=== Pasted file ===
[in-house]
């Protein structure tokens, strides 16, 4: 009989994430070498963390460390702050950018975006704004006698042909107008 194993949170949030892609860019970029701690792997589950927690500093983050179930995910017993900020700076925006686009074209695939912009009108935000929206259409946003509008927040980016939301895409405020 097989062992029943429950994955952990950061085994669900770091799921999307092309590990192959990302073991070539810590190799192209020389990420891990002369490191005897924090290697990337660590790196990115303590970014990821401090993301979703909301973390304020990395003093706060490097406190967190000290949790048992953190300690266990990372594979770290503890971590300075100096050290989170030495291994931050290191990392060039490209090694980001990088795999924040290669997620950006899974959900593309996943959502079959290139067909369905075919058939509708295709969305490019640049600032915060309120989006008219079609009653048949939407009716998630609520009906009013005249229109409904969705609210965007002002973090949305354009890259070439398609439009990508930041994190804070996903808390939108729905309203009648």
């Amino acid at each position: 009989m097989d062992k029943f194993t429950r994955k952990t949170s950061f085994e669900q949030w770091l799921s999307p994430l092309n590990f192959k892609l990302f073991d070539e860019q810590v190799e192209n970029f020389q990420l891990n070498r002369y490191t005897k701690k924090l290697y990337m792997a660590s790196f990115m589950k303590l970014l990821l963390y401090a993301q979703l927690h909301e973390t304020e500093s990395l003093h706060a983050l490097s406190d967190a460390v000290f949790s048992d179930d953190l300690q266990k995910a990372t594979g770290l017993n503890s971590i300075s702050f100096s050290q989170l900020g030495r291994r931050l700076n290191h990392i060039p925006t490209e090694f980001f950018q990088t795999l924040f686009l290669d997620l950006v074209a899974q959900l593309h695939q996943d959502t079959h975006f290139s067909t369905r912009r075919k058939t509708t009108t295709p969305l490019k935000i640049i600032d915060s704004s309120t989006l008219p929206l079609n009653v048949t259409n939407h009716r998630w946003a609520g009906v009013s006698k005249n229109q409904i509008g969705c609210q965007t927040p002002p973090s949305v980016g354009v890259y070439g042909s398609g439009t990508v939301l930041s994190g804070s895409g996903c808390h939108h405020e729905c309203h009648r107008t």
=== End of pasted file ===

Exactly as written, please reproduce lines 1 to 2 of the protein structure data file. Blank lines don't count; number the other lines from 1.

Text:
[in-house]
């Protein structure tokens, strides 16, 4: 009989994430070498963390460390702050950018975006704004006698042909107008 194993949170949030892609860019970029701690792997589950927690500093983050179930995910017993900020700076925006686009074209695939912009009108935000929206259409946003509008927040980016939301895409405020 097989062992029943429950994955952990950061085994669900770091799921999307092309590990192959990302073991070539810590190799192209020389990420891990002369490191005897924090290697990337660590790196990115303590970014990821401090993301979703909301973390304020990395003093706060490097406190967190000290949790048992953190300690266990990372594979770290503890971590300075100096050290989170030495291994931050290191990392060039490209090694980001990088795999924040290669997620950006899974959900593309996943959502079959290139067909369905075919058939509708295709969305490019640049600032915060309120989006008219079609009653048949939407009716998630609520009906009013005249229109409904969705609210965007002002973090949305354009890259070439398609439009990508930041994190804070996903808390939108729905309203009648």